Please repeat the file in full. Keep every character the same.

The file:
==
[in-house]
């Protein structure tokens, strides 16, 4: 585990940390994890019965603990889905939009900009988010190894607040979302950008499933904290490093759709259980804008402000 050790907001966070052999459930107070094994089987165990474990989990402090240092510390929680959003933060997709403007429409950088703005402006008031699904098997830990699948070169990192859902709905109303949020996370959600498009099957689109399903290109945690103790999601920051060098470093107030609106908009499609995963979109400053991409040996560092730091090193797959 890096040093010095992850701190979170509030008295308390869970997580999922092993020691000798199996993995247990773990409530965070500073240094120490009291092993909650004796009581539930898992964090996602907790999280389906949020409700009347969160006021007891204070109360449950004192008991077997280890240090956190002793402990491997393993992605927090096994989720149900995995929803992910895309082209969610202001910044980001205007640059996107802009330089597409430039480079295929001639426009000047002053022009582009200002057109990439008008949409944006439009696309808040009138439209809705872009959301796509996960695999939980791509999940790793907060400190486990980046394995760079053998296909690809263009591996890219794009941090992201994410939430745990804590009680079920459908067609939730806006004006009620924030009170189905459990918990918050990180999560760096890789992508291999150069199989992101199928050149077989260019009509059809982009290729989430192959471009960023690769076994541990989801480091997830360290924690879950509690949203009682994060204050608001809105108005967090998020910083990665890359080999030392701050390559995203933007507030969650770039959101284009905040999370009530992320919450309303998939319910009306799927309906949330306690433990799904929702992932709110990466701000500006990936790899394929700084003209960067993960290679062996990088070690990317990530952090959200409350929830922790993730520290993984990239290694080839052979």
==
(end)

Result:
[in-house]
């Protein structure tokens, strides 16, 4: 585990940390994890019965603990889905939009900009988010190894607040979302950008499933904290490093759709259980804008402000 050790907001966070052999459930107070094994089987165990474990989990402090240092510390929680959003933060997709403007429409950088703005402006008031699904098997830990699948070169990192859902709905109303949020996370959600498009099957689109399903290109945690103790999601920051060098470093107030609106908009499609995963979109400053991409040996560092730091090193797959 890096040093010095992850701190979170509030008295308390869970997580999922092993020691000798199996993995247990773990409530965070500073240094120490009291092993909650004796009581539930898992964090996602907790999280389906949020409700009347969160006021007891204070109360449950004192008991077997280890240090956190002793402990491997393993992605927090096994989720149900995995929803992910895309082209969610202001910044980001205007640059996107802009330089597409430039480079295929001639426009000047002053022009582009200002057109990439008008949409944006439009696309808040009138439209809705872009959301796509996960695999939980791509999940790793907060400190486990980046394995760079053998296909690809263009591996890219794009941090992201994410939430745990804590009680079920459908067609939730806006004006009620924030009170189905459990918990918050990180999560760096890789992508291999150069199989992101199928050149077989260019009509059809982009290729989430192959471009960023690769076994541990989801480091997830360290924690879950509690949203009682994060204050608001809105108005967090998020910083990665890359080999030392701050390559995203933007507030969650770039959101284009905040999370009530992320919450309303998939319910009306799927309906949330306690433990799904929702992932709110990466701000500006990936790899394929700084003209960067993960290679062996990088070690990317990530952090959200409350929830922790993730520290993984990239290694080839052979």